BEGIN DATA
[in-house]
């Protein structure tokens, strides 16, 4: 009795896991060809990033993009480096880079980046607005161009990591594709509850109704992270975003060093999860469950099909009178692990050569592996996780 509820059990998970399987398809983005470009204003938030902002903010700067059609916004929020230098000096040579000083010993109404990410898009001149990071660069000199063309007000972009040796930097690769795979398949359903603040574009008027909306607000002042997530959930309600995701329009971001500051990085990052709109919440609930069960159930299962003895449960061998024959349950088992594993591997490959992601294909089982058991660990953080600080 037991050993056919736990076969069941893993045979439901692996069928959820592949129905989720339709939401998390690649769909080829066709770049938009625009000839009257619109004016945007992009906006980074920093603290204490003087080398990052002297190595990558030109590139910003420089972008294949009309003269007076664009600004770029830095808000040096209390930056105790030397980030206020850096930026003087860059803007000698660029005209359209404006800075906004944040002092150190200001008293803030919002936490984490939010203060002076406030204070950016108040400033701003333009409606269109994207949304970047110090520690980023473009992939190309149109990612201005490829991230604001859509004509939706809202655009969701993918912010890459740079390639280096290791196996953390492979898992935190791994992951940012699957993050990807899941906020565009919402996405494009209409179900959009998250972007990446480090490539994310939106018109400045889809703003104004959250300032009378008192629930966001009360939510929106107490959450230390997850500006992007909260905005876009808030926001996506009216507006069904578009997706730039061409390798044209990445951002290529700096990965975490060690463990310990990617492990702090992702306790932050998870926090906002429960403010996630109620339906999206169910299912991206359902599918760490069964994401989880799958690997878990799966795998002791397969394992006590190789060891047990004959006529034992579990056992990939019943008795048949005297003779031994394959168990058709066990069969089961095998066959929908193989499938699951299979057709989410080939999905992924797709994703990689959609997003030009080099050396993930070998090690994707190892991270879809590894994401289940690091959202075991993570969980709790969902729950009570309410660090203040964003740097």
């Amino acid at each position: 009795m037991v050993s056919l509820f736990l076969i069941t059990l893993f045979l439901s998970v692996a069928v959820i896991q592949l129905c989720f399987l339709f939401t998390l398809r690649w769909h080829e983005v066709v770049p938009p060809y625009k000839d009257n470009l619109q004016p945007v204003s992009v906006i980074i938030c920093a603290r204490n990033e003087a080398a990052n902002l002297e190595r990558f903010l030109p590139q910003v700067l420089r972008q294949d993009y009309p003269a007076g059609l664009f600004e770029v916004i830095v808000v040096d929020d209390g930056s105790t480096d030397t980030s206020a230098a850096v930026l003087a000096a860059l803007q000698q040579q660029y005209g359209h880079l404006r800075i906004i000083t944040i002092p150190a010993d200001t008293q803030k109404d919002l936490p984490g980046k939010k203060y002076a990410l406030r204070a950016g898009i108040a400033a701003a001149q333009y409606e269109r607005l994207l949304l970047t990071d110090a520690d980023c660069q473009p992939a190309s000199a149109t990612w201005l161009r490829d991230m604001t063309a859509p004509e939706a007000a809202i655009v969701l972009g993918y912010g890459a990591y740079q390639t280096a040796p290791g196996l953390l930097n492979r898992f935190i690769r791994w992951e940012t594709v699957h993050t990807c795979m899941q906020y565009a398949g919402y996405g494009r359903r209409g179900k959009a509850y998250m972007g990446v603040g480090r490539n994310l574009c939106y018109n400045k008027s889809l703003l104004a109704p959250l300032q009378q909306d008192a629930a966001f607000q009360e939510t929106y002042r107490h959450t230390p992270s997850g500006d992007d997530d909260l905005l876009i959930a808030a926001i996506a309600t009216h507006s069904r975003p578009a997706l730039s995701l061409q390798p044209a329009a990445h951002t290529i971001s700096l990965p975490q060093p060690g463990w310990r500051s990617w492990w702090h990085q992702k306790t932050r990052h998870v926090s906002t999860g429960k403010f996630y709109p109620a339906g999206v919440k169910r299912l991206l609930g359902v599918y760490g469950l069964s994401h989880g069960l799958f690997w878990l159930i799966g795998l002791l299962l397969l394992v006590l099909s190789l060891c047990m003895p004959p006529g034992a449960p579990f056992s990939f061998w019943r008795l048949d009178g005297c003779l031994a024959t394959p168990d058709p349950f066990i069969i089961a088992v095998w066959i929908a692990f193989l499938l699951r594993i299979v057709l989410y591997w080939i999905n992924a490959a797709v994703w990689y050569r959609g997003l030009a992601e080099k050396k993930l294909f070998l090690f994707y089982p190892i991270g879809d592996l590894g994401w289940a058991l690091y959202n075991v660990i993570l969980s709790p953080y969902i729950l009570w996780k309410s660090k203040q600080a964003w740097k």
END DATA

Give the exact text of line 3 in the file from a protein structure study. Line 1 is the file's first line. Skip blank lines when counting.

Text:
């Amino acid at each position: 009795m037991v050993s056919l509820f736990l076969i069941t059990l893993f045979l439901s998970v692996a069928v959820i896991q592949l129905c989720f399987l339709f939401t998390l398809r690649w769909h080829e983005v066709v770049p938009p060809y625009k000839d009257n470009l619109q004016p945007v204003s992009v906006i980074i938030c920093a603290r204490n990033e003087a080398a990052n902002l002297e190595r990558f903010l030109p590139q910003v700067l420089r972008q294949d993009y009309p003269a007076g059609l664009f600004e770029v916004i830095v808000v040096d929020d209390g930056s105790t480096d030397t980030s206020a230098a850096v930026l003087a000096a860059l803007q000698q040579q660029y005209g359209h880079l404006r800075i906004i000083t944040i002092p150190a010993d200001t008293q803030k109404d919002l936490p984490g980046k939010k203060y002076a990410l406030r204070a950016g898009i108040a400033a701003a001149q333009y409606e269109r607005l994207l949304l970047t990071d110090a520690d980023c660069q473009p992939a190309s000199a149109t990612w201005l161009r490829d991230m604001t063309a859509p004509e939706a007000a809202i655009v969701l972009g993918y912010g890459a990591y740079q390639t280096a040796p290791g196996l953390l930097n492979r898992f935190i690769r791994w992951e940012t594709v699957h993050t990807c795979m899941q906020y565009a398949g919402y996405g494009r359903r209409g179900k959009a509850y998250m972007g990446v603040g480090r490539n994310l574009c939106y018109n400045k008027s889809l703003l104004a109704p959250l300032q009378q909306d008192a629930a966001f607000q009360e939510t929106y002042r107490h959450t230390p992270s997850g500006d992007d997530d909260l905005l876009i959930a808030a926001i996506a309600t009216h507006s069904r975003p578009a997706l730039s995701l061409q390798p044209a329009a990445h951002t290529i971001s700096l990965p975490q060093p060690g463990w310990r500051s990617w492990w702090h990085q992702k306790t932050r990052h998870v926090s906002t999860g429960k403010f996630y709109p109620a339906g999206v919440k169910r299912l991206l609930g359902v599918y760490g469950l069964s994401h989880g069960l799958f690997w878990l159930i799966g795998l002791l299962l397969l394992v006590l099909s190789l060891c047990m003895p004959p006529g034992a449960p579990f056992s990939f061998w019943r008795l048949d009178g005297c003779l031994a024959t394959p168990d058709p349950f066990i069969i089961a088992v095998w066959i929908a692990f193989l499938l699951r594993i299979v057709l989410y591997w080939i999905n992924a490959a797709v994703w990689y050569r959609g997003l030009a992601e080099k050396k993930l294909f070998l090690f994707y089982p190892i991270g879809d592996l590894g994401w289940a058991l690091y959202n075991v660990i993570l969980s709790p953080y969902i729950l009570w996780k309410s660090k203040q600080a964003w740097k």